.NET and Java Grow Organically
- By John K. Waters
- June 17, 2008
When Forrester Research Inc. surveyed platform software decision makers in large North American and European enterprises recently, the IT industry analyst firm found that 59 percent of those surveyed use .NET and 48 percent use Java or Java EE. While those numbers add up to 107 percent, it underscores the fact that a good number of shops develop in both platforms.
As many as one in four shops may be using both .NET and Java as their application deployment platforms, according to Forrester senior analyst Jeffrey Hammond, who bases that on a variety of research.
It's commonly presumed that the increasingly pervasive .NET-Java enterprise IT mix is often the byproduct of acquisitions, but it's actually more often the result of decisions made internally, according to Hammond. "These dual environments have grown up organically," he says.
For example, Hammond says he was just consulting with a shop that's heavily into Java EE technology, but also uses SharePoint and some .NET for Web apps. "This was as much an outgrowth of individual teams making the decisions that made the most sense for the applications they were trying to build as anything," he concludes.
Hammond's colleague, Forrester analyst John Rymer, hastens to point out that "heterogeneous" isn't a synonym for Java-plus-.NET. "Large organizations tend to have more than two environments," he says. "Typically there's some sort of legacy environment, mainframes and now this slew of dynamic scripting languages for Web development -- PHP, Python, Ruby on Rails. So there's quite a bit of heterogeneity in the enterprise now."
Easily one of the most challenging aspects of a heterogeneous environment, whatever platforms/languages are intertwined in it, is finding developers with the right skill sets. "A lot of developers will have more than one language under their belts," says Bola Rotibi, principle analyst at U.K.-based Macehiter Ward-Dutton Ltd.
When Rotibi was a senior developer at Thomson Reuters, he coded in Java on VMX boxes, but also wrote C, C++, Pascal and FORTRAN. "It's not uncommon, but the truth is that software developers tend to be the most productive in one environment," Rotibi says. "And that can be a problem for some organizations."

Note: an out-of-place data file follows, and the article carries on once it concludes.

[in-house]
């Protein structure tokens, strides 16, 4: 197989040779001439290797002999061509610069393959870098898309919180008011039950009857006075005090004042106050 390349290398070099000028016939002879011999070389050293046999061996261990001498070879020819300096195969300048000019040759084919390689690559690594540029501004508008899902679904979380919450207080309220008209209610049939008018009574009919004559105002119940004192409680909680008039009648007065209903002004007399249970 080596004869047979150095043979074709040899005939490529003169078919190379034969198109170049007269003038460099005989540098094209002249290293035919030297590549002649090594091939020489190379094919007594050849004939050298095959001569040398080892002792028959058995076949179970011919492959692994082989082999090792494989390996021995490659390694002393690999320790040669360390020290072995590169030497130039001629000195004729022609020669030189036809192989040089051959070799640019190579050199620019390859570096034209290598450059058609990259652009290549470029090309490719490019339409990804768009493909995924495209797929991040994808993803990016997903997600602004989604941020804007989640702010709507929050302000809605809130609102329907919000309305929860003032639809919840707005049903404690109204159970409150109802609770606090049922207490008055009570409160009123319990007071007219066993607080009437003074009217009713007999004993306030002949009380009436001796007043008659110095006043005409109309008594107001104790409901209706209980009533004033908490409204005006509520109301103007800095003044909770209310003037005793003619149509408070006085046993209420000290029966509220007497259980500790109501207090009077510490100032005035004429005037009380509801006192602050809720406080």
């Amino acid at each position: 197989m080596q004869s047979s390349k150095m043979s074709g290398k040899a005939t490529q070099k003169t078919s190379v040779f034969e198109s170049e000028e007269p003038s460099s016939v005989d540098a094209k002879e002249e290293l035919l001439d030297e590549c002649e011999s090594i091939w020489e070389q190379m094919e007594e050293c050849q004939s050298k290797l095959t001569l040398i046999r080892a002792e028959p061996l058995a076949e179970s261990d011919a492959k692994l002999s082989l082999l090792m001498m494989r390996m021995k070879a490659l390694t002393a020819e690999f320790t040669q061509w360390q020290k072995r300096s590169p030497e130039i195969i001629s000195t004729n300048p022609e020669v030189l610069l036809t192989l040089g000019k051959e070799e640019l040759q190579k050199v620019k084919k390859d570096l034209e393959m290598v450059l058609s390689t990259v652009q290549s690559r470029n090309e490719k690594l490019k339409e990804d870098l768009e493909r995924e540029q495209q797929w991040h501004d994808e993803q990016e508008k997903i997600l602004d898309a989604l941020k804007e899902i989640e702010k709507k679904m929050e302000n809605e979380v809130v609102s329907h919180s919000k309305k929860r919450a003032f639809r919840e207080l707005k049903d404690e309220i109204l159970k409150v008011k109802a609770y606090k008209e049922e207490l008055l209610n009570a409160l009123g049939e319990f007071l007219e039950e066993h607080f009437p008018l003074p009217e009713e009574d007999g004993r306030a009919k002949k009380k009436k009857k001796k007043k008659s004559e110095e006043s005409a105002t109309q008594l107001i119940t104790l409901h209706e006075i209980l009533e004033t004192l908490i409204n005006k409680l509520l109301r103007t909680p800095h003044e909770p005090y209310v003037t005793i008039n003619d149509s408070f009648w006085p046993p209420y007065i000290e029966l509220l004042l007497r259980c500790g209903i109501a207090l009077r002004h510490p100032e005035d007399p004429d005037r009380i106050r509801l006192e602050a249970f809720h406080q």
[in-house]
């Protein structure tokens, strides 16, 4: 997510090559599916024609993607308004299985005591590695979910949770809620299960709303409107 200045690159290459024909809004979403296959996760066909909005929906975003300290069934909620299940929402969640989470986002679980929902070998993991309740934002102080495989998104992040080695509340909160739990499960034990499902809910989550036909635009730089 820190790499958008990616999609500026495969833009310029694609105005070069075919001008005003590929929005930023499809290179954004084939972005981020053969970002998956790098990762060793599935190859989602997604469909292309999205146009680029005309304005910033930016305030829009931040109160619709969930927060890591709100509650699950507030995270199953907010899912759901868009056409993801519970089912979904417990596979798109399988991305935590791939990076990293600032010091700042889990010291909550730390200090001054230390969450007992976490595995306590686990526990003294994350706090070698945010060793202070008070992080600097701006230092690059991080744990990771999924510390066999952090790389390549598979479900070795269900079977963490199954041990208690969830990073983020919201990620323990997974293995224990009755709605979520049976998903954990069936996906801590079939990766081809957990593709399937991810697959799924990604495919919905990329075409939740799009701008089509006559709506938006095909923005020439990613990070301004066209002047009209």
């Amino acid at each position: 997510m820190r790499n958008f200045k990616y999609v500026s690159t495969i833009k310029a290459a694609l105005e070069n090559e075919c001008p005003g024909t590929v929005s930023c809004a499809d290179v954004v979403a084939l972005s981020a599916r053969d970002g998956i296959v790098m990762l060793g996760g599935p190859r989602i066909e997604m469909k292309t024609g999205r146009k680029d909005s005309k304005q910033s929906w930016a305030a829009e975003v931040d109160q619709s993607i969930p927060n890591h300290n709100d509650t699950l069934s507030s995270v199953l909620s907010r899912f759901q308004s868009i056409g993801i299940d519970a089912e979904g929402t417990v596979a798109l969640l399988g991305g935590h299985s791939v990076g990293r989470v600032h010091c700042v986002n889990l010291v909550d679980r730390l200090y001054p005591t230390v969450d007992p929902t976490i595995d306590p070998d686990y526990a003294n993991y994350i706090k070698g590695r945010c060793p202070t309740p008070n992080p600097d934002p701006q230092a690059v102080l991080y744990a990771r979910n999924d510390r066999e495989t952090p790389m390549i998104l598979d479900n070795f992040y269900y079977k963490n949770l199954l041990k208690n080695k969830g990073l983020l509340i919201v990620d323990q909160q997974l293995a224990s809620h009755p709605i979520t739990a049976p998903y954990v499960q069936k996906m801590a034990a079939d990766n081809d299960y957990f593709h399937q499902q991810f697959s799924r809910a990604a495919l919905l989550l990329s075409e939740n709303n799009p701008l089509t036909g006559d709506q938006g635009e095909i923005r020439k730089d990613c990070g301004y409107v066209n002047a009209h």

Putting together and maintaining the right mix of coder skills has become a common enterprise challenge, Hammond says. "In some cases I see these heterogeneous shops pushing their .NET developers toward C# as opposed to VB.NET because it's the most like Java, and the hope is that it will make it easier for them to transfer skills. In practice, though, it's not so much the languages that create a learning curve as the frameworks."
Another issue that Redmonk analyst Michael Cote points out is that the .NET Framework is designed for the Windows environment, while Java is designed to run everywhere. "Java is largely an open source-driven world, and .NET is largely not," he says.
One result of all this heterogeneity is that Microsoft has recently added "open and extensible" to its vocabulary. Earlier this year, Redmond announced plans for a broad set of changes to its technologies and business practices. Its "Interoperability by Design" initiative is aimed at providing customers with "the most value possible," says S. "Soma" Somasegar, VP of Microsoft's Developer Division, "in this heterogeneous world."
In a recent
posting to his popular blog, Somasegar acknowledges the pervasiveness of mixed enterprise environments. "As much as some of us dream of a world where all the computing systems are homogeneous," he writes, "the world has been, is and will be running heterogeneous systems and services."
Somasegar goes on to outline some interoperability initiatives the Microsoft Developer Division plans to support this year. He cites a project that will bring Silverlight -- the cross-platform, cross-browser, cross-device RIA plug-in-to the Linux and Symbian platforms; Microsoft's plan to release the XAML documentation for Windows Presentation Foundation under the Open Specification Promise; and the release of the .NET Framework source code to Visual Studio (VS) customers.
Another result of pervasive heterogeneity is the emergence of a new category of tools designed to bridge platform and language gaps. Tools such as JNBridge are showing up as integrated components in Eclipse and VS dev environments. And solutions such as the CocoBase object-to-relational mapping tool are giving corporate coders a single set of persistence programming commands and a common repository for building and deploying apps on the Java and .NET platforms.
"The most important thing to keep in mind is that very few companies will settle on a single technology platform," Rotibi says. "Therefore, anything that can facilitate interoperability is very valuable. The key value of tools like JNBridge and CocoBase is their ability to broaden the audience for both languages, so that one set of skills can play in another environment."
Meanwhile, some current trends are likely to throw a more intense spotlight on enterprise heterogeneity in the near future, Hammond says. "Once you layer new models -- such as SharePoint and RIA development -- onto existing apps, we're moving toward a place where multilanguage development is going to be increasingly common," Hammond says. "Crossing the language gap will become more of an issue."
John K. Waters is the editor in chief of a number of Converge360.com sites, with a focus on high-end development, AI and future tech. He's been writing about cutting-edge technologies and culture of Silicon Valley for more than two decades, and he's written more than a dozen books. He also co-scripted the documentary film Silicon Valley: A 100 Year Renaissance, which aired on PBS. He can be reached at [email protected].